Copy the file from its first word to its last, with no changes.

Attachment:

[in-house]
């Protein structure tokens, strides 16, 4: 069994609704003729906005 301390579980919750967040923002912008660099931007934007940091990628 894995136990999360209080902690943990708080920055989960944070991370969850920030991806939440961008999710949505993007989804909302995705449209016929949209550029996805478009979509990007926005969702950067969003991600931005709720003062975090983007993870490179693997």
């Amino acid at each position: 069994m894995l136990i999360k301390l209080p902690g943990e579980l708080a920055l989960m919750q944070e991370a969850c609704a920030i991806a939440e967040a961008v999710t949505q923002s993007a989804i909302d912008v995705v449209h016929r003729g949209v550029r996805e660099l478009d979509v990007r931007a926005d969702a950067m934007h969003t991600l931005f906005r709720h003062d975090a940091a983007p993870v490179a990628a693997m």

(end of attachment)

[in-house]
């Protein structure tokens, strides 16, 4: 069994609704003729906005 301390579980919750967040923002912008660099931007934007940091990628 894995136990999360209080902690943990708080920055989960944070991370969850920030991806939440961008999710949505993007989804909302995705449209016929949209550029996805478009979509990007926005969702950067969003991600931005709720003062975090983007993870490179693997």
């Amino acid at each position: 069994m894995l136990i999360k301390l209080p902690g943990e579980l708080a920055l989960m919750q944070e991370a969850c609704a920030i991806a939440e967040a961008v999710t949505q923002s993007a989804i909302d912008v995705v449209h016929r003729g949209v550029r996805e660099l478009d979509v990007r931007a926005d969702a950067m934007h969003t991600l931005f906005r709720h003062d975090a940091a983007p993870v490179a990628a693997m």